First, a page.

Scrapbook #1


A Diana photo. New Year’s Day 2011, on a small road in Vermont. Those are sheep.

On Saturday I saw Lynda Barry speak in Montreal, and she gave one of her inspiring, funny and completely unpretentious talks about creativity and images, about the importance of art as a way to reimagine and edit life. She also talked a lot about the concept of “deep play”. Here’s an explanation of what she means from an article in the Gazette: “[Deep play is] a state most often seen in children and which she says “has nothing to do with fun. … The play I’m talking about is the kind where the toy or the object you’re messing around with seems to be playing back. There is a reciprocity in the interaction that is a lot like a very good conversation. Neither party seems to be guiding it exactly, yet something really interesting is happening.”

Vintage Balenciaga scarves at Porte de Vanves

A wrinkled pile of gorgeous Balenciaga silk scarves taken on a greyish Saturday morning at the Porte de Vanves flea market in Paris. July 2010. I chose the scarf I wanted and was then told it cost 75 euros. I put it back down and took a photo, and I’ve probably looked at this photo more than I would’ve ever worn the scarf. The one I did get, a cheaper YSL, is in a drawer in the bedroom.

What about that scene in Blue Valentine where Ryan Gosling’s character is playing the ukulele and singing a little song, and Michelle Williams’ character – skinny, all long blonde hair and so young – is tap dancing? It’s practically too precious, too eye roll-y, but then… it isn’t. It’s pretty perfect, actually, and you remember yourself doing the same kind of thing and how hilarious and lovely it was.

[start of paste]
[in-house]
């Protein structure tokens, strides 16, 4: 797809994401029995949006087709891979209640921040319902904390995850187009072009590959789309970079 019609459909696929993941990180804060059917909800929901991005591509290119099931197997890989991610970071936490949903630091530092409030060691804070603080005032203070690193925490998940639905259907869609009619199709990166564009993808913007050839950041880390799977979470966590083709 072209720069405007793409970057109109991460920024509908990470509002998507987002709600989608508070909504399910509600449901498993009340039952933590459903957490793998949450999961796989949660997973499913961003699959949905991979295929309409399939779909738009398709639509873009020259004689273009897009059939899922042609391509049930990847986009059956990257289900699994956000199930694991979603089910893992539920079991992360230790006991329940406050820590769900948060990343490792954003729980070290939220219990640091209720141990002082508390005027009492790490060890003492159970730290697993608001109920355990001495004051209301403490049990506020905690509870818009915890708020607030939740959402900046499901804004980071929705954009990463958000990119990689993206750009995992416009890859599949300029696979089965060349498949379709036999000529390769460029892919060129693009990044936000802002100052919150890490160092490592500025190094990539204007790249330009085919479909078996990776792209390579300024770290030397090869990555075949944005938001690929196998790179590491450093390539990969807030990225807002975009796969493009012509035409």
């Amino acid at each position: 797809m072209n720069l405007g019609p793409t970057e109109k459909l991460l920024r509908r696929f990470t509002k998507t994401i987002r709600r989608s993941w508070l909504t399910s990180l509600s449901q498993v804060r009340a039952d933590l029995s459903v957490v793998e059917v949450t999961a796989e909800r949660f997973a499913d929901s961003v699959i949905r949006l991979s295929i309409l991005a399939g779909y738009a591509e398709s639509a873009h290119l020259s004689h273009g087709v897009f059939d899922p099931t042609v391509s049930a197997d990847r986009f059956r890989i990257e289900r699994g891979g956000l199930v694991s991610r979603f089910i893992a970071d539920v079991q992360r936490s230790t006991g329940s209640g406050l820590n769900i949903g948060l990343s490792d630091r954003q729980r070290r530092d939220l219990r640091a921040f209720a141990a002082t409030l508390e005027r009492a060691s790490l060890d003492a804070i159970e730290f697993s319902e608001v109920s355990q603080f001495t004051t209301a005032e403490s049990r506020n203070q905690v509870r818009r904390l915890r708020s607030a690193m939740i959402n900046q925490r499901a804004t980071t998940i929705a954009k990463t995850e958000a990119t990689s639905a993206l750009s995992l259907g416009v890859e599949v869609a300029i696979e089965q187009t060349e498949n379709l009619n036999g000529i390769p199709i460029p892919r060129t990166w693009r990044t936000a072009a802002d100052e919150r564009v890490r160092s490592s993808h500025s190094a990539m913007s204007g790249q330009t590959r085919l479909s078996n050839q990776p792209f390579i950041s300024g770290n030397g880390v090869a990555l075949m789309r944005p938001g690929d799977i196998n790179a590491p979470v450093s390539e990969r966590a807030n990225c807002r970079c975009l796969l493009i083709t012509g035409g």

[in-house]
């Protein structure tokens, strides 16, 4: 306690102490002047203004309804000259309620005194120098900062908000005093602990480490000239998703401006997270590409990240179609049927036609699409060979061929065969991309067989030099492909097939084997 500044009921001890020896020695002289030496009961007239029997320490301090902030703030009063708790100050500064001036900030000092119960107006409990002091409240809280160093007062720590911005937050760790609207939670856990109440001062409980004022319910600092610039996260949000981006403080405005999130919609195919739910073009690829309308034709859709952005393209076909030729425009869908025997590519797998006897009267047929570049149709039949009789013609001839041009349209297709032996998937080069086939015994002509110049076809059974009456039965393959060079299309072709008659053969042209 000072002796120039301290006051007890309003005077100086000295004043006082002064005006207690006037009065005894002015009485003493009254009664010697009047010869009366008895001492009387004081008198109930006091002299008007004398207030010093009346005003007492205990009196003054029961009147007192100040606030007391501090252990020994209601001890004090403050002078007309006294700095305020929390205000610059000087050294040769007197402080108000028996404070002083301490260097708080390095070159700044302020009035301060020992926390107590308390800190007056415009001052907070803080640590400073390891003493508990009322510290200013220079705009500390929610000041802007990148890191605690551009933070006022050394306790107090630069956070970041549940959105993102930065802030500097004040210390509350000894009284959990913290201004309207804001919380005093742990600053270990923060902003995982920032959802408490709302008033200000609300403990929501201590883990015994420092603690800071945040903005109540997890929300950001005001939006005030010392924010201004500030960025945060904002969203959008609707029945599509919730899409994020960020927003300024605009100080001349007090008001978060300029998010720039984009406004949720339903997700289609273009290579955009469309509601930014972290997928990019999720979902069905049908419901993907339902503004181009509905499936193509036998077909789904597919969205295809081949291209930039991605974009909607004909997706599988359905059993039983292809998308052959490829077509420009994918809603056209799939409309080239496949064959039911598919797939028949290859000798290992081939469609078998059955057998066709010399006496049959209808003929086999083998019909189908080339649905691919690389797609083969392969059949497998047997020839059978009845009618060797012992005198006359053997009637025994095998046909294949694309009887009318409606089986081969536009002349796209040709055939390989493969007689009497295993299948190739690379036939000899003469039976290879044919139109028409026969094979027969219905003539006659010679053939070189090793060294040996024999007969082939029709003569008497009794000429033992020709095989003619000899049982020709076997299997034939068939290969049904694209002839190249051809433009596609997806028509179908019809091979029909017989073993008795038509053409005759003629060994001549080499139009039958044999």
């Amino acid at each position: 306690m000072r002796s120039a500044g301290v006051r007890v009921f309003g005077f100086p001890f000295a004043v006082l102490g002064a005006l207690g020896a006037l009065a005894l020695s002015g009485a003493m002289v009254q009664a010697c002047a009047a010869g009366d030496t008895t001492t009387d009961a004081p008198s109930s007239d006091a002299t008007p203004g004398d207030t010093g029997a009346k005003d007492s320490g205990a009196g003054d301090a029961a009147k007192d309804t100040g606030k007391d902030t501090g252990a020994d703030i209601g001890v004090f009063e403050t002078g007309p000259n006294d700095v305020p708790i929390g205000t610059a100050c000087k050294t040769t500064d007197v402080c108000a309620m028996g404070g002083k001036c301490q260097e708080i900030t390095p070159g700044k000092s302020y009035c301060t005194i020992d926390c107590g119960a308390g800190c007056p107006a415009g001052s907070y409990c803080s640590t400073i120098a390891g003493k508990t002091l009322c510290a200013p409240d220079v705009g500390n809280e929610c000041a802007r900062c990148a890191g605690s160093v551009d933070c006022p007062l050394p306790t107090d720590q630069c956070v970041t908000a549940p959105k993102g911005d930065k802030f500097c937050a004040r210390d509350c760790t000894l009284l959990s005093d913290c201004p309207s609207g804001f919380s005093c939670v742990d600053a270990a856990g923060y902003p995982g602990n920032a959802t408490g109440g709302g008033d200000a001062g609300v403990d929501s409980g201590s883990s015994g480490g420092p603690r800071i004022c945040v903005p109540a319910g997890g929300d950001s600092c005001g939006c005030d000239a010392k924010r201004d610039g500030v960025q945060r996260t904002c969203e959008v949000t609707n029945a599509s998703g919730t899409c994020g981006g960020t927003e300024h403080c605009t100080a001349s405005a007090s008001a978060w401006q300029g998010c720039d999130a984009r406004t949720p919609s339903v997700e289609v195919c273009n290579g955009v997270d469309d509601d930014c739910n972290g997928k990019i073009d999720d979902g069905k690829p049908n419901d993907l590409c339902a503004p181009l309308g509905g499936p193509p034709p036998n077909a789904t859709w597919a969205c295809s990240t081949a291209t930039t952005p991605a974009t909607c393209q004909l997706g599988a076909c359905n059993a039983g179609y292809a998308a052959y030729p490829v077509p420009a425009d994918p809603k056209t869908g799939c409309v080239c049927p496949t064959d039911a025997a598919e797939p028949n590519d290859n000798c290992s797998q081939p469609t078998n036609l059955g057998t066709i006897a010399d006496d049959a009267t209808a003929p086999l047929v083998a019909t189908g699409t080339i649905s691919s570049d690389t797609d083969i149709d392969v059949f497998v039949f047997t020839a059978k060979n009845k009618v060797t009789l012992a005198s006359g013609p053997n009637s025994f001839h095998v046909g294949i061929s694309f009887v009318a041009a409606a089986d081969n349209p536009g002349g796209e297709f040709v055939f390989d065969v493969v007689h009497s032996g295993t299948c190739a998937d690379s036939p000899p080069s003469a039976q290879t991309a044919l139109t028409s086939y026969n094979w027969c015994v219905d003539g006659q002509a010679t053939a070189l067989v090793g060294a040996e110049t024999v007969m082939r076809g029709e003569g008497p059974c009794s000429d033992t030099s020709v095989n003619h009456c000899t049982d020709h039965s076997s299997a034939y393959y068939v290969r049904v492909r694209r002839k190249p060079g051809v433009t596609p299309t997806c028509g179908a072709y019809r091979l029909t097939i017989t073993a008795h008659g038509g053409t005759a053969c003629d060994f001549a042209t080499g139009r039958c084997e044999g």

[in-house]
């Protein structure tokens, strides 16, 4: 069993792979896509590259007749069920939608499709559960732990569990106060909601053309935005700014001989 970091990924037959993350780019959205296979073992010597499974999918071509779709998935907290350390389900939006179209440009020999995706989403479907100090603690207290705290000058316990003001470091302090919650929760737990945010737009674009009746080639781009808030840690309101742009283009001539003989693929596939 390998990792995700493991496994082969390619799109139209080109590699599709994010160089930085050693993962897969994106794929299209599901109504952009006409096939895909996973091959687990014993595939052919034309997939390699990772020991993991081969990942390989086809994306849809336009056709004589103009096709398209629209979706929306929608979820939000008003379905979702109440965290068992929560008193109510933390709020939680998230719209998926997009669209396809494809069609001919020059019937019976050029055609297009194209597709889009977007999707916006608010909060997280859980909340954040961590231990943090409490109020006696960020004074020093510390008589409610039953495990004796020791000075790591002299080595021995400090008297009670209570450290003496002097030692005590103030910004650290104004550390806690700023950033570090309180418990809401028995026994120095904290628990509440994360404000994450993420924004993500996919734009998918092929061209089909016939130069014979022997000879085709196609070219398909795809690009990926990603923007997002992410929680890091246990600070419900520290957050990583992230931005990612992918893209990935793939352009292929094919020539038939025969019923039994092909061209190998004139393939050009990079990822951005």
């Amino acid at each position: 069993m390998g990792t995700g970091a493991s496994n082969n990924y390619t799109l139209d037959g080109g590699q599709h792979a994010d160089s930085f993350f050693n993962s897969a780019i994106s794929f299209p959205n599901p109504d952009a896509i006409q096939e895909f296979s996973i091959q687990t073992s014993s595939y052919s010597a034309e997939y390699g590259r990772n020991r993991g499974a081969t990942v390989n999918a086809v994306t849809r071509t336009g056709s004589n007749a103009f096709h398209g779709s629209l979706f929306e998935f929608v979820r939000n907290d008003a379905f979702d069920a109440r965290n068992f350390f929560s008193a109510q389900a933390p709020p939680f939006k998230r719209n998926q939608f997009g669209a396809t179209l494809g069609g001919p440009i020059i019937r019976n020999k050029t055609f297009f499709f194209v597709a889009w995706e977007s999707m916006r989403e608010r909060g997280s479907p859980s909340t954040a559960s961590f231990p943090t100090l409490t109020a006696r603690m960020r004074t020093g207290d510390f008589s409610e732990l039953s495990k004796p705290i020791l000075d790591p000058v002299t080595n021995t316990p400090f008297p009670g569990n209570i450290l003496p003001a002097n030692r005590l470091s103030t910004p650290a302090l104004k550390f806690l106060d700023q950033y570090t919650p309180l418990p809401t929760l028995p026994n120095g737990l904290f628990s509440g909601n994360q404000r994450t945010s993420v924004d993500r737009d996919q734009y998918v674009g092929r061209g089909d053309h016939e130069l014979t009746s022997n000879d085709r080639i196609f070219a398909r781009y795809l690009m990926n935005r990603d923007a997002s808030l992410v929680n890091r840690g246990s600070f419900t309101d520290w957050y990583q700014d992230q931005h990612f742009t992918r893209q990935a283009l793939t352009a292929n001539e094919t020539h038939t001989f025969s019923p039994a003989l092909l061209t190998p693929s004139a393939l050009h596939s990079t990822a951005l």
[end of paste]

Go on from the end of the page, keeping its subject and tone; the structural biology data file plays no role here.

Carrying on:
New York City, Lower East Side, late November 2010. A photo taken with the Diana just after brunch, and, surprisingly, the only Diana photo I took in NYC. As soon as I came back to Canada in September I was burnt out on recording events photographically. The hundreds of images I’d taken abroad were overwhelming me – they had to be uploaded and filed and organized back into meaning, so I took a break for awhile.


A page from an old journal, maybe 2001? I used to make collages in my journals, some more elaborate than others, and the pages would get stiff from glue. Sometimes I can’t believe I used to just make these things. Not only that, but make them without any intention of sharing them with the world. Huh.

5 thoughts on “Scrapbook #1

  1. We may share more in common than first glance. I do this with all my handwritten journals, including anything from flower petals, tickets, odd photos and tourist maps. Mine aren’t shared either. I just like the memories.

    In the train bombing and robbery in Paris, my journals were amongst the only things I had left. Happily.

  2. Jaime, Caro – Thank you!

    Susan, I know, Lynda Barry is great, and she was so lovely in person. I would gladly see her again next time she’s in town.

    Kat – I’m so glad your journals survived that ordeal in Paris. Eep.

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